Christian Science Founded by a Woman (Analogy by Edward Kimball)

Christian Science Founded by a Woman (Analogy by Edward Kimball)

Christian Science Founded by a Woman (analogy by Edward Kimball)

“No evil suggestion has sought more industriously or senselessly to restrain the inquirer than the one that Christian Science has been introduced to the world by a woman, and for that reason does not deserve acceptance at the hand of an intelligent people. Please pardon me, dear reader, if with unconventional familiarity I ask you to imagine yourself in an old-fashioned fire-and-brimstone hell. We will assume that you have been in it a long time and have endured the interminable fire of its wretchedness, and have had enough of it. Now let us suppose that it is made known to you that there is a rope hanging over the brink of hell, and that if you can find the rope it will, in some way, pull you out; what would you do? Why you would spend days and nights looking for that rope. No invitation to remain longer to enjoy the pleasures of hell would turn you from your imperative purpose. In the course of time, it would occur to you that you were not bestowing any favor or advantage on the rope by looking for it. You would dismiss the thought that because of your social position or the unusual importance of your personality, the rope ought to look you up and insist on your allowing it to bestow some great service upon you. In the course of a proper search for the rope, humility, reverence, simplicity, and purity of motive would mark the progress of your pilgrimage like milestones, and your heart’s deep petition would be that you might see the way and walk therein.

Now let us suppose that you have found the rope, and that as you approach it you see a large concourse of people, all of them in the throes of more or less damnation and all in supreme need of deliverance. Among those people there is much discussion and debate. You wait long enough to observe that many persons are clinging to the rope and are being reclaimed and lifted out of the pit. Finally some one comes to you, at the moment when hope should be high and your pitiful appeal be nigh unto its answer, and tells you that he has decided not to try the rope because its color or texture is not according to his judgment and fancy, and because it has been suspended over hell’s awful abyss by a woman! What would you do? Would you, for such a reason, turn back and cast yourself again into the havoc which is so utterly without promise of its extinction that people have for ages called it eternal? Again let us assume that you are stirred by the thought that perchance the rope is well enough, perse, and it would be entitled to your respect and devotion if it had been introducted into the scene of human turmoil by a man, or by some one of our great men. What is to be said concerning this?

The rope and its undeniable achievements constitute a fixed, determined, accomplished fact. Since the day when Christ Jesus prophesied that “ye shall know the truth, and the truth shall make you free,” there have been billions of men on earth, all intent on getting out of trouble. Not one of them ever found the rope,—the scientific rule of practice whereby evil is exterminated. It is, perhaps, no wonder that you repine because no great man has done this thing, but is there any rationality in the demurrer against the great woman who verily hath accomplished the fact?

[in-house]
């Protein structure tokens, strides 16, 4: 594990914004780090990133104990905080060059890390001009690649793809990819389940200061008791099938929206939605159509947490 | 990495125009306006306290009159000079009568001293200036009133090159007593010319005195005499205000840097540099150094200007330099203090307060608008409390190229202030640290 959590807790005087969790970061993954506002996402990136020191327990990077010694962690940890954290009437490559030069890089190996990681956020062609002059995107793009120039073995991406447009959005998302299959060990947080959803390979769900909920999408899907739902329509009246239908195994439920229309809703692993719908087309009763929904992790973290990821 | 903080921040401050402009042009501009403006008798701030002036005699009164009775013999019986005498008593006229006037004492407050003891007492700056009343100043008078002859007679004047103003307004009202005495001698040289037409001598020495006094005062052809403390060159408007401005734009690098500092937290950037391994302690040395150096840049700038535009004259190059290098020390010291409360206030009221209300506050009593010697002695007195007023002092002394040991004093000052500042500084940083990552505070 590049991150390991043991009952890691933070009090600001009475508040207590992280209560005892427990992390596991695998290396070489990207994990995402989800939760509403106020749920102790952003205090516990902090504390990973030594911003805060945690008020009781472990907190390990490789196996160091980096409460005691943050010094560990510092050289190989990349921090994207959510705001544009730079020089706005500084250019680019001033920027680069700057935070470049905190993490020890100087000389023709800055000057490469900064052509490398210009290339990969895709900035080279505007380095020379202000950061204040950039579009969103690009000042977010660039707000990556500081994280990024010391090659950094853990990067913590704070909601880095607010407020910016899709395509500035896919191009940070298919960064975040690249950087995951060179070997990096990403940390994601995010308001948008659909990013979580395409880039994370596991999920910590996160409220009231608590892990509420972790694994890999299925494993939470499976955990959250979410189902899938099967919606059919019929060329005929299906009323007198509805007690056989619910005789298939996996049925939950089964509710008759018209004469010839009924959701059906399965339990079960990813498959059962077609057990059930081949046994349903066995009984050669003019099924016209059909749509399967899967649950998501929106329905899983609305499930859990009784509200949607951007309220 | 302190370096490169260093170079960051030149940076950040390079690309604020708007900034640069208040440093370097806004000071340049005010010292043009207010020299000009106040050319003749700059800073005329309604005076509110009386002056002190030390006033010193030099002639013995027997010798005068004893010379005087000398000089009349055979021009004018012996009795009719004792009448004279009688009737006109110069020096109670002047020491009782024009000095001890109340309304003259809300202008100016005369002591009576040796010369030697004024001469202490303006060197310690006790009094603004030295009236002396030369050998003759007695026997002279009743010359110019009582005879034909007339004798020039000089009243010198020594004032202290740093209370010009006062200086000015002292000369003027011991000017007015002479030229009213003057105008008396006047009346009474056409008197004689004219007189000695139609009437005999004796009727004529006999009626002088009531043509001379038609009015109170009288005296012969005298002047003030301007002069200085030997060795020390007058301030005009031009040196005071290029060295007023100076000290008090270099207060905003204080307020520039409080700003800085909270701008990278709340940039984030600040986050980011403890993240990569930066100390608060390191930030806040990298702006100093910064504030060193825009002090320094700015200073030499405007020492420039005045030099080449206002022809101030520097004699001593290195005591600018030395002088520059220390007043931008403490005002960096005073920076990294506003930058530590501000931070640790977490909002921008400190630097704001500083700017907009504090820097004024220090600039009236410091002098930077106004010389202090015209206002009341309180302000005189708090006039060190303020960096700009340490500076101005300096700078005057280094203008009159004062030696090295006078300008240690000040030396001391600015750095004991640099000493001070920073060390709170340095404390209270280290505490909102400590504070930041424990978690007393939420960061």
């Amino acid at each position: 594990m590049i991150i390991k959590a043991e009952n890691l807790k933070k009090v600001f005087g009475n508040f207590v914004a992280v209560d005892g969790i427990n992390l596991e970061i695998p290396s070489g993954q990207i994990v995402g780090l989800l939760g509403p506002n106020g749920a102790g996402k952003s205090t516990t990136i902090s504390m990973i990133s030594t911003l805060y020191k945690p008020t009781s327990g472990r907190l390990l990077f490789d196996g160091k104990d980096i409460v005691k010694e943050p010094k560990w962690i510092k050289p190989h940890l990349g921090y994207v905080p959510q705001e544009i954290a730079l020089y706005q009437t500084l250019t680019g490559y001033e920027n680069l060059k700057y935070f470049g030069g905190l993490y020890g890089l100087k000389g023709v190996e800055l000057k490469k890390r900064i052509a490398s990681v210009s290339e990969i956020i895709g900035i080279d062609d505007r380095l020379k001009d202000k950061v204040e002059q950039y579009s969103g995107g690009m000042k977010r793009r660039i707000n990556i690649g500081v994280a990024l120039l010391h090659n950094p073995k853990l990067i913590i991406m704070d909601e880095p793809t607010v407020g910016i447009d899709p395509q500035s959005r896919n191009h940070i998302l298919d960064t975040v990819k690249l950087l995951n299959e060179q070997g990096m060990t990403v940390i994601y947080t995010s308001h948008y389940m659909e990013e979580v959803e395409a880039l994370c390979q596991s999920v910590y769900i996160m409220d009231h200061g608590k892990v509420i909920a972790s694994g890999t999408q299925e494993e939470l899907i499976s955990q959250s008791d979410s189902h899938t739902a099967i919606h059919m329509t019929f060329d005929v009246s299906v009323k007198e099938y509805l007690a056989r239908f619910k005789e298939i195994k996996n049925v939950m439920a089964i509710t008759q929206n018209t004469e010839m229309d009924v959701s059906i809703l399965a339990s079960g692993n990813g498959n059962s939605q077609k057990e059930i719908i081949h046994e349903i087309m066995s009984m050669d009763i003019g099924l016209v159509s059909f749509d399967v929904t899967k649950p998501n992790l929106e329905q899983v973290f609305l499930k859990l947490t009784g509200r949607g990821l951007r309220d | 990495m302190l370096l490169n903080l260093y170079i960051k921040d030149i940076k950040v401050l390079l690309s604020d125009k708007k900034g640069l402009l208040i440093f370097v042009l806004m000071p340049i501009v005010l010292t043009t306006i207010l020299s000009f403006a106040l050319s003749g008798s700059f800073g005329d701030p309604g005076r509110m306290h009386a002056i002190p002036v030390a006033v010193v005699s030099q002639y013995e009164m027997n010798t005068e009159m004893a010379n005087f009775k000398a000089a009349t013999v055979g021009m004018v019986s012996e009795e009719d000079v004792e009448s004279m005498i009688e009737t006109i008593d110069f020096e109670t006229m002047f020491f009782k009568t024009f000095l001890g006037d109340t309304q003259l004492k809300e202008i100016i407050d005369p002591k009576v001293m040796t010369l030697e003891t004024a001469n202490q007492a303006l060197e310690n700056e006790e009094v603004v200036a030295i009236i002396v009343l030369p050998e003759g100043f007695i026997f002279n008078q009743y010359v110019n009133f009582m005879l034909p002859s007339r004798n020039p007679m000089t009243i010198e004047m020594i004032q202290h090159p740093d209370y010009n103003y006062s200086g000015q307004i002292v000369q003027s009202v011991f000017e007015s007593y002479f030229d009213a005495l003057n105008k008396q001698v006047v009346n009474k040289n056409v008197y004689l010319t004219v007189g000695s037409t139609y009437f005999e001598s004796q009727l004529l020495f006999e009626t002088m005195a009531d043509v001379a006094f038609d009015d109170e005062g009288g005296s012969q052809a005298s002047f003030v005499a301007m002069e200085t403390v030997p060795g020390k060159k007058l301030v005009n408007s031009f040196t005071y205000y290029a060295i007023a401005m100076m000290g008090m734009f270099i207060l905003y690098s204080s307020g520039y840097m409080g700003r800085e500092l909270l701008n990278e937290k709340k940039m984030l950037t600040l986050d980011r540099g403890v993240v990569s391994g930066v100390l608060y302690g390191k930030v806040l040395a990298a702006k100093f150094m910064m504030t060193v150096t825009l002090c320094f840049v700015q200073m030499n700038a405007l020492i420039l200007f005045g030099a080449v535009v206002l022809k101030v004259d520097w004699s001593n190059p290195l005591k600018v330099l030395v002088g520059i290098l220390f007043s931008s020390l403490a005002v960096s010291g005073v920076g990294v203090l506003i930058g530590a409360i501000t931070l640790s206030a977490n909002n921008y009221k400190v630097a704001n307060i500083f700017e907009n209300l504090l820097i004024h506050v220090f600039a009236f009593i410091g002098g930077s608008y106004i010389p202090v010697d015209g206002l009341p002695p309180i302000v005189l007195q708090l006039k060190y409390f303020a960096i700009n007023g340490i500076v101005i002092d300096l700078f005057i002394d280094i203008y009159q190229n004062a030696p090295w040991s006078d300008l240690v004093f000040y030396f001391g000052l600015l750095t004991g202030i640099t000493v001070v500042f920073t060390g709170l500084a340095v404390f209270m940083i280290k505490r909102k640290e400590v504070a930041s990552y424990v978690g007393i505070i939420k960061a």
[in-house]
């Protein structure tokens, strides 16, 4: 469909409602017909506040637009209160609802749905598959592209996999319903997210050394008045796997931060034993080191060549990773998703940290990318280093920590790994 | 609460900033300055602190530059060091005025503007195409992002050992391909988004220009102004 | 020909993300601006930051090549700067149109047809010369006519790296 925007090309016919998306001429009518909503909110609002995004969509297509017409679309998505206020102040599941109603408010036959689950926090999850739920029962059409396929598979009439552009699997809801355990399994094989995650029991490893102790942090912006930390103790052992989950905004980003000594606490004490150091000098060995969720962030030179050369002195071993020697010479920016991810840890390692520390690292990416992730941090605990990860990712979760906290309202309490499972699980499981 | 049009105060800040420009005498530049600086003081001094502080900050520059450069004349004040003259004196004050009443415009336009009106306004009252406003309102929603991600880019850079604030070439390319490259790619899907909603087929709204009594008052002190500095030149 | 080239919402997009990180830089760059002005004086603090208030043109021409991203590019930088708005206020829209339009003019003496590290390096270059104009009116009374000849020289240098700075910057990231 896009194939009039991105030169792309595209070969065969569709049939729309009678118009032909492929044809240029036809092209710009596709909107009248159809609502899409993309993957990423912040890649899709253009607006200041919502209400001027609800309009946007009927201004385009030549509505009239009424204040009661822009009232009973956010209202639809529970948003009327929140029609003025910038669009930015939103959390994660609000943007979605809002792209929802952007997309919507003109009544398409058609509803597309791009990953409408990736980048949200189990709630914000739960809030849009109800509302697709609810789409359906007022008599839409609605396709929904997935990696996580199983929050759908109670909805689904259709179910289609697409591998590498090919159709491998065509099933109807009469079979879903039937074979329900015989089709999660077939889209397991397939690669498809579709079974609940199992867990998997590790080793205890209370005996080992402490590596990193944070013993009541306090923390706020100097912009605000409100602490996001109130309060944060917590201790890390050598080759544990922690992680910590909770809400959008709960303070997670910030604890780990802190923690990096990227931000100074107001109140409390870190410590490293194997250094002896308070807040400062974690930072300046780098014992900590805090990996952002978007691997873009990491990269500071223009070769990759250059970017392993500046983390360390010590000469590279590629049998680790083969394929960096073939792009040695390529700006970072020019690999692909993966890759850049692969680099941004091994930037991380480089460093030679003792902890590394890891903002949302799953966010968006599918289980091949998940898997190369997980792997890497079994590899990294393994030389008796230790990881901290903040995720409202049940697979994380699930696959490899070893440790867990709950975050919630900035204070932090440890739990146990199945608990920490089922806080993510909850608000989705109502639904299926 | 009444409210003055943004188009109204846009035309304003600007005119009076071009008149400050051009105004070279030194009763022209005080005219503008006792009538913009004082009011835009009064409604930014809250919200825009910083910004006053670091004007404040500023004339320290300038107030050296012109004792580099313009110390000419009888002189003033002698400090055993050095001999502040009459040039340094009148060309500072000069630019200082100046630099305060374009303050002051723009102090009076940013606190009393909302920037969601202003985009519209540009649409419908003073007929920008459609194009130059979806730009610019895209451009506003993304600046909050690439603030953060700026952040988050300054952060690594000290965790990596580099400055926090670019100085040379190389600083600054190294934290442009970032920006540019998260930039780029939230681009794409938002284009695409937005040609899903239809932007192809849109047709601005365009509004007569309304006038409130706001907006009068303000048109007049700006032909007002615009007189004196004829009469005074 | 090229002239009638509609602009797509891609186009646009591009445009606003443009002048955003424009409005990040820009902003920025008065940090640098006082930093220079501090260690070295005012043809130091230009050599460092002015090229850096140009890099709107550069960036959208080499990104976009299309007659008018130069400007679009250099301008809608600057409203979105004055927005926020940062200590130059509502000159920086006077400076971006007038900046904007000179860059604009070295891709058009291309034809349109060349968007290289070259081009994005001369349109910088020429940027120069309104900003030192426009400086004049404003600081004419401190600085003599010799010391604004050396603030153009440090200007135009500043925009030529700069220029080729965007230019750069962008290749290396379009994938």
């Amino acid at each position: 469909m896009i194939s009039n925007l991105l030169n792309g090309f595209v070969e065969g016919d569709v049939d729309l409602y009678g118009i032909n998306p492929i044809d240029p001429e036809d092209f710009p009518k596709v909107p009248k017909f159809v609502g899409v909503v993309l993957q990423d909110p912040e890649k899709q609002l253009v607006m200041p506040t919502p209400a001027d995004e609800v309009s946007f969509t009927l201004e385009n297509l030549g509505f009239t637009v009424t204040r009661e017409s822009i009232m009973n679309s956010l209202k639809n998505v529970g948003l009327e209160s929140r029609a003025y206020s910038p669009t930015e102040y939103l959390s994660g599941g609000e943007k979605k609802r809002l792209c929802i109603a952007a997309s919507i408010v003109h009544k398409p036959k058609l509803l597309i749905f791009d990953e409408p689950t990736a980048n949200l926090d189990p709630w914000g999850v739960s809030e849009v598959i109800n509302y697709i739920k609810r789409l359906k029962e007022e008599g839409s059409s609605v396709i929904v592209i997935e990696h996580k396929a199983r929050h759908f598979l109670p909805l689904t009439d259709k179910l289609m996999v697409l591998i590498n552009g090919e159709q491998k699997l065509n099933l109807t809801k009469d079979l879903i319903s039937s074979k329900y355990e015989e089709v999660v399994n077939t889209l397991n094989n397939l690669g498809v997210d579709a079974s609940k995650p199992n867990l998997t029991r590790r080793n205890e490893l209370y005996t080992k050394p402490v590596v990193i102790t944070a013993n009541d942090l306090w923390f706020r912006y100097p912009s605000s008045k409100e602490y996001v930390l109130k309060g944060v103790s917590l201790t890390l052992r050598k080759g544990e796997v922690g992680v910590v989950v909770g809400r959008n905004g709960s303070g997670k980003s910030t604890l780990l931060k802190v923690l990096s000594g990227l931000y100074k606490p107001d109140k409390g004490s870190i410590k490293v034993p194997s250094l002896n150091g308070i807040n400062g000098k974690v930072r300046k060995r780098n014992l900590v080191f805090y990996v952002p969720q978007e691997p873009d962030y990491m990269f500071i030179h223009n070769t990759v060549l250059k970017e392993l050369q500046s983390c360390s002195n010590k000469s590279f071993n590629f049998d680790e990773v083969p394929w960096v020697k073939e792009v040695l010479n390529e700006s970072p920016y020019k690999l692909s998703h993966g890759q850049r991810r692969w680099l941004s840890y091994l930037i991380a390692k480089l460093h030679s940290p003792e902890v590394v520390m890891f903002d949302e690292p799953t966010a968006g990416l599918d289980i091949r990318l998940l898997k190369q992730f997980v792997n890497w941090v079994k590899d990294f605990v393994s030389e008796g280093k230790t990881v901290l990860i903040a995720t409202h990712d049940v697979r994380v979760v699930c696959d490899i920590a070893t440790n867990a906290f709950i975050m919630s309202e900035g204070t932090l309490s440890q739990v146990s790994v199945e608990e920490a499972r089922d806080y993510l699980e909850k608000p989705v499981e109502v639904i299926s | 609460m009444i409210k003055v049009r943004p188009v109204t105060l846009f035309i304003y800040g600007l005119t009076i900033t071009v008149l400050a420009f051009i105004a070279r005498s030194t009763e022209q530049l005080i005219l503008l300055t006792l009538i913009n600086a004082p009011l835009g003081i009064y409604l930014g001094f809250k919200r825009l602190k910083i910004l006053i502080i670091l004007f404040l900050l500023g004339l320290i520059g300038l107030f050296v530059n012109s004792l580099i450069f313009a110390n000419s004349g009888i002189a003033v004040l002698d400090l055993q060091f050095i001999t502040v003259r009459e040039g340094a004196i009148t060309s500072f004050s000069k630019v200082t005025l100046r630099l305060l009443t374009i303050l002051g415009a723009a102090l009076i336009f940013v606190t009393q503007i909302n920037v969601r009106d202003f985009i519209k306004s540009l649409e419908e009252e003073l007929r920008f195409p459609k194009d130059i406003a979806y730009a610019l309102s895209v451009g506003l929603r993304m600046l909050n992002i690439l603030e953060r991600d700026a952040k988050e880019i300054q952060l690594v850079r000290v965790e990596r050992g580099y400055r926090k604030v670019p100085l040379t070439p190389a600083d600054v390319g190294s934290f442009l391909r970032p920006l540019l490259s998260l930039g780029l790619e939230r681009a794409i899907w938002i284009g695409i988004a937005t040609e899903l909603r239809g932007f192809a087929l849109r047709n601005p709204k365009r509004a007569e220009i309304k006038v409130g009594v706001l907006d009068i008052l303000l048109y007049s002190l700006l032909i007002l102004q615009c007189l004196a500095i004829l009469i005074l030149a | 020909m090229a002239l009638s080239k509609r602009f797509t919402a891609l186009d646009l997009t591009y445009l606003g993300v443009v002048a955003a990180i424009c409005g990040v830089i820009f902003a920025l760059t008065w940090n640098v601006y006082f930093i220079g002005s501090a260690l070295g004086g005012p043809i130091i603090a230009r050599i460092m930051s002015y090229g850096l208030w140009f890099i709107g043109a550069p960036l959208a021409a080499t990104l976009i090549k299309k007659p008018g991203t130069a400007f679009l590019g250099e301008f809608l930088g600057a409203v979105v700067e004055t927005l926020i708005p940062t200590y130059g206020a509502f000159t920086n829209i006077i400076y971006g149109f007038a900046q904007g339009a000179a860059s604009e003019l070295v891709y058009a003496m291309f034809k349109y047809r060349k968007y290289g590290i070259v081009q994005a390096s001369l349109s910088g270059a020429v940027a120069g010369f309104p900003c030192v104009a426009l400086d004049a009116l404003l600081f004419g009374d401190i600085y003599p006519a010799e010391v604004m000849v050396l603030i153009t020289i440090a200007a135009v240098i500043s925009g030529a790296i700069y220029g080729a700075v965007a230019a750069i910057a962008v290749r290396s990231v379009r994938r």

You are not asked to worship the rope. You are not asked to worship the woman, indeed there is no place for an apotheosis in Christian Science practice. You are simply to learn that the Mind “which was also in Christ Jesus” is the Master of every conceivable evil and hath abolished “the law of sin and death” in accordance with the will and law of our supreme God. Some day it may be yours to understand this great transaction and to discern the superb fitness of all its parts, and when you do so understand you will be satisfied, and you will be glad that it came through a woman. Moreover, you will learn, some day, that the woman who discovered the rope and uncoiled it in the sight of the world and over the brink of human misfortune, has been obliged ceaselessly to continue her watch, whereby to keep it there. You will also learn that while doing this she has been subjected to every conceivable assault of evil, and yet has endured, and labored, and won for humanity; and when you know all about the unspeakable travail of this ministry, you will wonder if you have ever heard of a man, since the day of primitive Christianity, who was equal to such a task.”

by Edward A. Kimball (as seen here)

The Flame Shall Not Hurt Thee (oil pastel) by Polly Castor

The Flame Shall Not Hurt Thee (oil pastel) by Polly Castor

 

I work to amplify good wherever I find it. I love color, texture, beauty, great ideas, nature, metaphor, deliciousness, genuine spirituality, and exploring new territory. I encourage authenticity, nurture creativity, champion sustainability, promote peace, and hope to foster a new renaissance where we all are free to be our most fulfilled, multifaceted, and terrific selves. Read more here.

3 Comments

  1. John gregory 5 months ago

    New thought. I love unity…bases on roughly the same experiences….

  2. Dilys 5 months ago

    Wow Polly! Stirring stuff! Thanks for sharing and we are so grateful to Mary Baker Eddy for all she did for humanity and for all she accomplished and put in place to enable our spiritual growth. X

  3. Kate Gibson Oswald 4 months ago

    An inspired idea to share with us this at this time. Thank you Polly for being such a loving listener. Edward Kimball’s article in The Journal in 1905 is powerfully relevant today.

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